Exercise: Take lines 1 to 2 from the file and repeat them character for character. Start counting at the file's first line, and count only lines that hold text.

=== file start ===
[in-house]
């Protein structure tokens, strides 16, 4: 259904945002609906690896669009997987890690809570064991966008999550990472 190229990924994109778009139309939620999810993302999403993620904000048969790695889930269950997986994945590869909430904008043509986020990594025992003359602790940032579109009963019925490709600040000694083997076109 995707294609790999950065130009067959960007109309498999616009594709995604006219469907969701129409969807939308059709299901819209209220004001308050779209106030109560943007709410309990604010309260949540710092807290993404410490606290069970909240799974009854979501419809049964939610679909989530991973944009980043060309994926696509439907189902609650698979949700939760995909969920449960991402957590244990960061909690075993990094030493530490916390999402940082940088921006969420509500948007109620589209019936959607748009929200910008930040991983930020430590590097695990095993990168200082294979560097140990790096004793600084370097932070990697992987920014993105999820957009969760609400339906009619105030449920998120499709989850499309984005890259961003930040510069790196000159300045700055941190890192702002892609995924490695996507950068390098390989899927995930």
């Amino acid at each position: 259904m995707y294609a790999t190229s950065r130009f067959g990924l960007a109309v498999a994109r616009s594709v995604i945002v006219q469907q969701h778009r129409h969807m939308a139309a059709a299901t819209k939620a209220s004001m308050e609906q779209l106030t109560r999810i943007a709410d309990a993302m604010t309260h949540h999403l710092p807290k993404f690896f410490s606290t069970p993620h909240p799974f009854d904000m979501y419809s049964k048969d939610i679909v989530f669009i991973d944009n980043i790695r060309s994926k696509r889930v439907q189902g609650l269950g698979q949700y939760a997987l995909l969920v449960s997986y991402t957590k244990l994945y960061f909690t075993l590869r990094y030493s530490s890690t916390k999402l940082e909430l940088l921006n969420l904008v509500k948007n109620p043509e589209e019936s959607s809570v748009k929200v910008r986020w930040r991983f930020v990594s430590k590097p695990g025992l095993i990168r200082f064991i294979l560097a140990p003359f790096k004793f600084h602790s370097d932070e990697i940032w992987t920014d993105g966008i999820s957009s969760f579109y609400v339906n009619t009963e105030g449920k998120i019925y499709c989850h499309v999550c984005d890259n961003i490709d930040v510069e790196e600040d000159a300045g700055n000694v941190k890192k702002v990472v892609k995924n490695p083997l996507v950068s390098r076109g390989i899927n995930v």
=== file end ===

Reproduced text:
[in-house]
């Protein structure tokens, strides 16, 4: 259904945002609906690896669009997987890690809570064991966008999550990472 190229990924994109778009139309939620999810993302999403993620904000048969790695889930269950997986994945590869909430904008043509986020990594025992003359602790940032579109009963019925490709600040000694083997076109 995707294609790999950065130009067959960007109309498999616009594709995604006219469907969701129409969807939308059709299901819209209220004001308050779209106030109560943007709410309990604010309260949540710092807290993404410490606290069970909240799974009854979501419809049964939610679909989530991973944009980043060309994926696509439907189902609650698979949700939760995909969920449960991402957590244990960061909690075993990094030493530490916390999402940082940088921006969420509500948007109620589209019936959607748009929200910008930040991983930020430590590097695990095993990168200082294979560097140990790096004793600084370097932070990697992987920014993105999820957009969760609400339906009619105030449920998120499709989850499309984005890259961003930040510069790196000159300045700055941190890192702002892609995924490695996507950068390098390989899927995930």